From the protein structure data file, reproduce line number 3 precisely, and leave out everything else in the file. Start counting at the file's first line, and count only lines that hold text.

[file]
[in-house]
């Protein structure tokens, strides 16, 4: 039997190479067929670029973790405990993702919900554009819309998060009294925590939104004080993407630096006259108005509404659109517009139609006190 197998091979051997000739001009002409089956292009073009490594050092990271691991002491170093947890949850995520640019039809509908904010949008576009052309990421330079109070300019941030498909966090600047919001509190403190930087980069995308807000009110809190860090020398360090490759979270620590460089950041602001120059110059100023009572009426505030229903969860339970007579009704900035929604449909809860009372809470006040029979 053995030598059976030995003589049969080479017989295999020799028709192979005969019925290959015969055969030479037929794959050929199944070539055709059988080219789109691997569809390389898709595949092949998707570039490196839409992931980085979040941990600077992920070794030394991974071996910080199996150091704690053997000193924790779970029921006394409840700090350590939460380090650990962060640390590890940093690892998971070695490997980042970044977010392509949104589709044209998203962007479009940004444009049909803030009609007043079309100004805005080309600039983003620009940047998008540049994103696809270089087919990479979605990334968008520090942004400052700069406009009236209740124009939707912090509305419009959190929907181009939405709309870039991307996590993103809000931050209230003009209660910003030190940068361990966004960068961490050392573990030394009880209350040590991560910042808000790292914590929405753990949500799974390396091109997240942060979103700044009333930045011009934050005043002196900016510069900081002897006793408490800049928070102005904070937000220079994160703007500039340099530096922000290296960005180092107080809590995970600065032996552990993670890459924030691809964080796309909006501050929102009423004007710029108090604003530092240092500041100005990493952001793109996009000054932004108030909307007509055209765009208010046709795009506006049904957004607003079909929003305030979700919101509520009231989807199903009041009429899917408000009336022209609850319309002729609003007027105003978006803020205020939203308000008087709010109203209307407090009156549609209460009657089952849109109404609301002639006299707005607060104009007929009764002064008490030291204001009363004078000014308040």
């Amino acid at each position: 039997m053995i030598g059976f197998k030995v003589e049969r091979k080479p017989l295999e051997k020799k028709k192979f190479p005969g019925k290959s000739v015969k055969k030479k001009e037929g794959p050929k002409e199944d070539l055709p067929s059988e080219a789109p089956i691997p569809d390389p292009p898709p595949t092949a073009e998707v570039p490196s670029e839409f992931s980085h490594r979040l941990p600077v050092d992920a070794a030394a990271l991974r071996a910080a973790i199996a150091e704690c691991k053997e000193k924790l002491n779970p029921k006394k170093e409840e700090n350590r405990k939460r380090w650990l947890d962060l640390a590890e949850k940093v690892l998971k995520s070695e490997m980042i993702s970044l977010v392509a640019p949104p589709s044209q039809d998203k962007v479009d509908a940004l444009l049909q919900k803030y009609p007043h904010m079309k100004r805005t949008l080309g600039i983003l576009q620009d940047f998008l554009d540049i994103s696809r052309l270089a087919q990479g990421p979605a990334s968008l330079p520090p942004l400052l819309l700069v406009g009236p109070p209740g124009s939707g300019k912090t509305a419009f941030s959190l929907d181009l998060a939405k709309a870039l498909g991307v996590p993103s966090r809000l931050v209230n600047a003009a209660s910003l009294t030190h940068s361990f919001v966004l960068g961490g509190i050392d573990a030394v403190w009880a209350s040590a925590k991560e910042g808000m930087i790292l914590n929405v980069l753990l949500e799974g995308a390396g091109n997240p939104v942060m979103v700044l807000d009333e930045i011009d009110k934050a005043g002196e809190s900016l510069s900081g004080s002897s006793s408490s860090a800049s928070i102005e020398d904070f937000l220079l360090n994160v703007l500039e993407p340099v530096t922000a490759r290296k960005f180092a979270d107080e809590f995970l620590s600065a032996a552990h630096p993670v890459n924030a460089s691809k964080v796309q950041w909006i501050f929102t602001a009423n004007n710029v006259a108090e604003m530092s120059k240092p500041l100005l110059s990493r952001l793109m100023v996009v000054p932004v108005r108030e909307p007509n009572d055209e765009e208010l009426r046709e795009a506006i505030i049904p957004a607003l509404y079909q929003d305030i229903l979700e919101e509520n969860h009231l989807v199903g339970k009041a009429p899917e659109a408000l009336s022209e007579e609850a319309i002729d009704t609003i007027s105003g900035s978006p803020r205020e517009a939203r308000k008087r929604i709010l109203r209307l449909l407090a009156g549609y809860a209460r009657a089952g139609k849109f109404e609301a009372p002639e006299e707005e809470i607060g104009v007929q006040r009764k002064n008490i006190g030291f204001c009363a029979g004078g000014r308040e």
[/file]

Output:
């Amino acid at each position: 039997m053995i030598g059976f197998k030995v003589e049969r091979k080479p017989l295999e051997k020799k028709k192979f190479p005969g019925k290959s000739v015969k055969k030479k001009e037929g794959p050929k002409e199944d070539l055709p067929s059988e080219a789109p089956i691997p569809d390389p292009p898709p595949t092949a073009e998707v570039p490196s670029e839409f992931s980085h490594r979040l941990p600077v050092d992920a070794a030394a990271l991974r071996a910080a973790i199996a150091e704690c691991k053997e000193k924790l002491n779970p029921k006394k170093e409840e700090n350590r405990k939460r380090w650990l947890d962060l640390a590890e949850k940093v690892l998971k995520s070695e490997m980042i993702s970044l977010v392509a640019p949104p589709s044209q039809d998203k962007v479009d509908a940004l444009l049909q919900k803030y009609p007043h904010m079309k100004r805005t949008l080309g600039i983003l576009q620009d940047f998008l554009d540049i994103s696809r052309l270089a087919q990479g990421p979605a990334s968008l330079p520090p942004l400052l819309l700069v406009g009236p109070p209740g124009s939707g300019k912090t509305a419009f941030s959190l929907d181009l998060a939405k709309a870039l498909g991307v996590p993103s966090r809000l931050v209230n600047a003009a209660s910003l009294t030190h940068s361990f919001v966004l960068g961490g509190i050392d573990a030394v403190w009880a209350s040590a925590k991560e910042g808000m930087i790292l914590n929405v980069l753990l949500e799974g995308a390396g091109n997240p939104v942060m979103v700044l807000d009333e930045i011009d009110k934050a005043g002196e809190s900016l510069s900081g004080s002897s006793s408490s860090a800049s928070i102005e020398d904070f937000l220079l360090n994160v703007l500039e993407p340099v530096t922000a490759r290296k960005f180092a979270d107080e809590f995970l620590s600065a032996a552990h630096p993670v890459n924030a460089s691809k964080v796309q950041w909006i501050f929102t602001a009423n004007n710029v006259a108090e604003m530092s120059k240092p500041l100005l110059s990493r952001l793109m100023v996009v000054p932004v108005r108030e909307p007509n009572d055209e765009e208010l009426r046709e795009a506006i505030i049904p957004a607003l509404y079909q929003d305030i229903l979700e919101e509520n969860h009231l989807v199903g339970k009041a009429p899917e659109a408000l009336s022209e007579e609850a319309i002729d009704t609003i007027s105003g900035s978006p803020r205020e517009a939203r308000k008087r929604i709010l109203r209307l449909l407090a009156g549609y809860a209460r009657a089952g139609k849109f109404e609301a009372p002639e006299e707005e809470i607060g104009v007929q006040r009764k002064n008490i006190g030291f204001c009363a029979g004078g000014r308040e």